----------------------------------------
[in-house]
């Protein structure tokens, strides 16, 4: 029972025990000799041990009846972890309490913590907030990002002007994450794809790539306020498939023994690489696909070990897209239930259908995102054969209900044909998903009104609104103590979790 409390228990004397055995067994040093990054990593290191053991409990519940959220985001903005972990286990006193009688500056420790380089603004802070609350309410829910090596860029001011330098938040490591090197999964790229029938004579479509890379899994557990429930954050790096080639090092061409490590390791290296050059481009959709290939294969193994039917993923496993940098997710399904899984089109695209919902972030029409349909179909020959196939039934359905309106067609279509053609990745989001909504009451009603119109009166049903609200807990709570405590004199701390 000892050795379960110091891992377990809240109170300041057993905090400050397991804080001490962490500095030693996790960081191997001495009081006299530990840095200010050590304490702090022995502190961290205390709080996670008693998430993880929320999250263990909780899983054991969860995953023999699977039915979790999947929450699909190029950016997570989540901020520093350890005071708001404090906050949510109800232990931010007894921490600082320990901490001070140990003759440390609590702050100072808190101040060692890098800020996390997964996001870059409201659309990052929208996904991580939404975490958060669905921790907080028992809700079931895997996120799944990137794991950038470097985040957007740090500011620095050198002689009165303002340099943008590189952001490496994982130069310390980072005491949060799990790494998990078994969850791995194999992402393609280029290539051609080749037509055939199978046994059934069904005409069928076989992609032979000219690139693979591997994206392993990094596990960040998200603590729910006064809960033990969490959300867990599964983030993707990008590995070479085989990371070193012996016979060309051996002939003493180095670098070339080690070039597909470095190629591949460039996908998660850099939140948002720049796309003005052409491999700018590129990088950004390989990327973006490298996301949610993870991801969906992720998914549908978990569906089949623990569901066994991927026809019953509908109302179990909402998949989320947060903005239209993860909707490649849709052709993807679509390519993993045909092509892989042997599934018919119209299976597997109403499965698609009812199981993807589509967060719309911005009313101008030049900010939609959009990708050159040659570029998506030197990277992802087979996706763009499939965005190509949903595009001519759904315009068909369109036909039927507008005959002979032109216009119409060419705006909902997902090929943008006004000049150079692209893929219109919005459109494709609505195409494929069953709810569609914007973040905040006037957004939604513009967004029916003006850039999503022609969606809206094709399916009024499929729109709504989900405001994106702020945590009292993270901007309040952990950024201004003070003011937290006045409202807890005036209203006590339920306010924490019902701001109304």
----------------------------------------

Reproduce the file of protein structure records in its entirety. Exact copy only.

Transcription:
[in-house]
């Protein structure tokens, strides 16, 4: 029972025990000799041990009846972890309490913590907030990002002007994450794809790539306020498939023994690489696909070990897209239930259908995102054969209900044909998903009104609104103590979790 409390228990004397055995067994040093990054990593290191053991409990519940959220985001903005972990286990006193009688500056420790380089603004802070609350309410829910090596860029001011330098938040490591090197999964790229029938004579479509890379899994557990429930954050790096080639090092061409490590390791290296050059481009959709290939294969193994039917993923496993940098997710399904899984089109695209919902972030029409349909179909020959196939039934359905309106067609279509053609990745989001909504009451009603119109009166049903609200807990709570405590004199701390 000892050795379960110091891992377990809240109170300041057993905090400050397991804080001490962490500095030693996790960081191997001495009081006299530990840095200010050590304490702090022995502190961290205390709080996670008693998430993880929320999250263990909780899983054991969860995953023999699977039915979790999947929450699909190029950016997570989540901020520093350890005071708001404090906050949510109800232990931010007894921490600082320990901490001070140990003759440390609590702050100072808190101040060692890098800020996390997964996001870059409201659309990052929208996904991580939404975490958060669905921790907080028992809700079931895997996120799944990137794991950038470097985040957007740090500011620095050198002689009165303002340099943008590189952001490496994982130069310390980072005491949060799990790494998990078994969850791995194999992402393609280029290539051609080749037509055939199978046994059934069904005409069928076989992609032979000219690139693979591997994206392993990094596990960040998200603590729910006064809960033990969490959300867990599964983030993707990008590995070479085989990371070193012996016979060309051996002939003493180095670098070339080690070039597909470095190629591949460039996908998660850099939140948002720049796309003005052409491999700018590129990088950004390989990327973006490298996301949610993870991801969906992720998914549908978990569906089949623990569901066994991927026809019953509908109302179990909402998949989320947060903005239209993860909707490649849709052709993807679509390519993993045909092509892989042997599934018919119209299976597997109403499965698609009812199981993807589509967060719309911005009313101008030049900010939609959009990708050159040659570029998506030197990277992802087979996706763009499939965005190509949903595009001519759904315009068909369109036909039927507008005959002979032109216009119409060419705006909902997902090929943008006004000049150079692209893929219109919005459109494709609505195409494929069953709810569609914007973040905040006037957004939604513009967004029916003006850039999503022609969606809206094709399916009024499929729109709504989900405001994106702020945590009292993270901007309040952990950024201004003070003011937290006045409202807890005036209203006590339920306010924490019902701001109304």